ABC News commentator George Stephanopoulos directed pointed, hard-edged questions to Republican presidential candidates during Saturday night’s New Hampshire debate, often attacking without providing evidence to justify his broadsides.
When questioning former Massachusetts Gov. Mitt Romney, Stephanopoulos, a former senior advisor in the administration of Democratic President Bill Clinton, premised some inquiries on the assertion — offered without supporting facts — that Romney’s job-creation statistics were inaccurate.
“Now, there have been questions about that calculation of 100,000 jobs. So if you could explain it a little more,” Stephanopoulos asked Romney of the former governor’s claims about jobs created by companies he has helmed. “I’ve read some analysts who look at it and say that you’re counting the jobs that were created but not counting the jobs that were taken away. Is that accurate?”
“No, it’s not accurate,” Romney bluntly responded. “It includes the net of both. I’m a good enough numbers guy to make sure I got both sides of that.”
Stephanopoulos did not cite any analysts by name.
In another line of questioning, Stephanopoulos asked Romney if he believes “that states have the right to ban contraception, or is that trumped by a constitutional right to privacy?”
Romney responded by questioning Stephanopoulos’ logic and his choice to raise a hypothetical situation that would never happen.
“You’re asking — given the fact that there’s no state that wants to do so, and I don’t know of any candidate that wants to do so — you’re asking could it constitutionally be done?” Romney asked, with a hint of incredulity.
Stephanopoulos, undeterred, pressed Romney again: “I’m asking you, do you believe that states have that right or not?”
Amid a chorus of “boos” from the audience, Romney again parried the impossible hypothetical.
“George, I don’t know whether a state has a right to ban contraception,” Romney responded. “No state wants to. I mean, the idea of you putting forward things that states might want to do that no state wants to do, and asking me whether they could do it or not, is kind of a silly thing, I think.”
The audience applauded. (RELATED: Romney, largely unchallenged, behaves like he’s already won GOP nomination)
Stephanopoulos also made a point of hammering Texas congressman Ron Paul about decades-old newsletters, published under Paul’s name, which contained racially sensitive statements.
Paul responded that “it’s been explained many times, and everything was written 20 years ago, approximately, that I did not write.”
Paul also claimed Martin Luther King was one of his personal heroes, and insisted that he was “the only one up here … that understands true racism in this country is in the judicial system. And it has to do with enforcing the drug laws.”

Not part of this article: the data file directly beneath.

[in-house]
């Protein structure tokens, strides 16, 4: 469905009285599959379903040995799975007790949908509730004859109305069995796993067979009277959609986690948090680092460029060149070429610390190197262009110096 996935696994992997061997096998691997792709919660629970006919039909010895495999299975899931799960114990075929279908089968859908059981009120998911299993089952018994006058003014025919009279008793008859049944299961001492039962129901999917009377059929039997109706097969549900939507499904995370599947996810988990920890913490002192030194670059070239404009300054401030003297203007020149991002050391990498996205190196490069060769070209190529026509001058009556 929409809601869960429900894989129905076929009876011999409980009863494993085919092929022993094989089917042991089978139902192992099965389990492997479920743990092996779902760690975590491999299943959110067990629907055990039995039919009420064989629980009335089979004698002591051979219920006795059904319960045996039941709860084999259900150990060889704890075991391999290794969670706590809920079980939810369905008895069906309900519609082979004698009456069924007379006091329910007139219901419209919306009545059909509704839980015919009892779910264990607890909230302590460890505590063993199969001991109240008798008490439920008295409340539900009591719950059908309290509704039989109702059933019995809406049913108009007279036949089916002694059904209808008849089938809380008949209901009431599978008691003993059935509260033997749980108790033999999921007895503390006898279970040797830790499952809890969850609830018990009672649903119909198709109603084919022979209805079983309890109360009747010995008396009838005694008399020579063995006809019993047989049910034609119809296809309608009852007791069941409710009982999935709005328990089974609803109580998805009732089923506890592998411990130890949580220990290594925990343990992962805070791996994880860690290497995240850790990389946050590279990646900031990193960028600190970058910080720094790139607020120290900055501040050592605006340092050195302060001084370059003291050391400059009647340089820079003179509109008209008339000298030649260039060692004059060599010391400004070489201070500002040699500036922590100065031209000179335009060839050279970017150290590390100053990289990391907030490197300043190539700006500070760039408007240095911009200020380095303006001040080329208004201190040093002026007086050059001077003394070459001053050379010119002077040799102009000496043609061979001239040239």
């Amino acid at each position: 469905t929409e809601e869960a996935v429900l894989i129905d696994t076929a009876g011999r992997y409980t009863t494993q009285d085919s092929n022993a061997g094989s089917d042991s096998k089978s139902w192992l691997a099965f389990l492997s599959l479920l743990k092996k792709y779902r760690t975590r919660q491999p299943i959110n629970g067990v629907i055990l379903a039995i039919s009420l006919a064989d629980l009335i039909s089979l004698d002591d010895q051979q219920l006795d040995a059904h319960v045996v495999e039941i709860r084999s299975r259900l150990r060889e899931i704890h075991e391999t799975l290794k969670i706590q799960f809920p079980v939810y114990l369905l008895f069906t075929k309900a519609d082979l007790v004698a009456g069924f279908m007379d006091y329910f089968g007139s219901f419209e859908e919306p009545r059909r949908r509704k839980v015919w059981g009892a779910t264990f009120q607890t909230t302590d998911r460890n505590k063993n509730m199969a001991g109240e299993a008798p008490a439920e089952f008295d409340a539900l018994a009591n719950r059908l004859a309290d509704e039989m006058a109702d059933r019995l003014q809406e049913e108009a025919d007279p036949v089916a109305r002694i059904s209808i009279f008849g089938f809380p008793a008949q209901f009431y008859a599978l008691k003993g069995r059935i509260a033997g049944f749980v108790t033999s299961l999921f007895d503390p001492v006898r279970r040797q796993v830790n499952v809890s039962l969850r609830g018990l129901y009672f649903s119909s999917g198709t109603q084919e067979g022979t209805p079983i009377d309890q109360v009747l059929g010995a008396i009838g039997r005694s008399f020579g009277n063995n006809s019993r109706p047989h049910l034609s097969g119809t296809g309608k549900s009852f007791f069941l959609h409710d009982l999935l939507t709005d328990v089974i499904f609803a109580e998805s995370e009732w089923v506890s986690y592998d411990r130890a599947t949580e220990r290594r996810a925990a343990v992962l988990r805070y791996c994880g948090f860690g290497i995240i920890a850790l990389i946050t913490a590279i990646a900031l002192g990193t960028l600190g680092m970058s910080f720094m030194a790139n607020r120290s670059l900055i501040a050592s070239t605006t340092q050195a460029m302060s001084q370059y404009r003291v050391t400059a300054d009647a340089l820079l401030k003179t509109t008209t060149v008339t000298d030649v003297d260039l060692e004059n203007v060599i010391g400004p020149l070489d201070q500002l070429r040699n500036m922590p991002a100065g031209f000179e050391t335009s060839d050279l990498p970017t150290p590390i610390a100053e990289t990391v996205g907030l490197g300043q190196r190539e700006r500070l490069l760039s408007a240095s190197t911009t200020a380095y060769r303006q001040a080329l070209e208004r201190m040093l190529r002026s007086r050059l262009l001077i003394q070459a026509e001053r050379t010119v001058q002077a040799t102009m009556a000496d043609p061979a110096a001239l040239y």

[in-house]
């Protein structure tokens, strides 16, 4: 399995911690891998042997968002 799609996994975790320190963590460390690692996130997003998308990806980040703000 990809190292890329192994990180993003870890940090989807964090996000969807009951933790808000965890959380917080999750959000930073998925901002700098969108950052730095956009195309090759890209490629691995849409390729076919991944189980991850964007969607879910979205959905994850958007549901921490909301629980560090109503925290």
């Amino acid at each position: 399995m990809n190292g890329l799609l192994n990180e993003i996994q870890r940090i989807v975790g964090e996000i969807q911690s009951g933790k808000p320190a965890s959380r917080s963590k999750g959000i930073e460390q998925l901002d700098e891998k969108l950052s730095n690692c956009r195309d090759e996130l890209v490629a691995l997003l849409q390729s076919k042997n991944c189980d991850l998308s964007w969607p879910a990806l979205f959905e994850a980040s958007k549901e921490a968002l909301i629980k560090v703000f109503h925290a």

“Look at the percentages,” he continued. “The percentage of people who use drugs are about the same with blacks and whites. And yet the blacks are arrested way disproportionately. They’re prosecuted and imprisoned way disproportionately … How many times have you seen a white rich person get the electric chair or get, you know, execution?”
Brent Bozell, president of the conservative Media Research Center, told The Daily Caller that Stephanopoulos’ questions about Paul’s newsletters indicates a double standard. “Stephanopoulos asking Paul about newsletters 20 years ago — again,” Bozell said. “How often does he hit Obama with Jeremiah Wright?”
Bozell added, too, that Stephanopoulos was the “Chief Democrat Spinmeister in ’92.”
“It’s 2012 and nothing’s changed,” he said.
Gingrich and Romney both took jabs at liberal media elites during the debate.
“I just want to raise a point about the news media bias,” Gingrich said after a rhetorical skirmish about gay marriage. “You don’t hear the opposite question asked.
“Should the Catholic Church be forced to close its adoption services in Massachusetts because it won’t accept gay couples, which is exactly what the state has done? Should the Catholic Church be driven out of providing charitable services in the District of Columbia because it won’t give in to secular bigotry? Should the Catholic Church find itself discriminated against by the Obama administration on key delivery of services because of the bias and the bigotry of the administration?”
“The bigotry question goes both ways,” Gingrich added. “And there’s a lot more anti-Christian bigotry today than there is concerning the other side. And none of it gets covered by the news media.”
Romney seconded Gingrich. “As you can tell, the people in this room feel that Speaker Gingrich is absolutely right and I do too,” Romney said after the former speaker’s comments earned him a loud applause.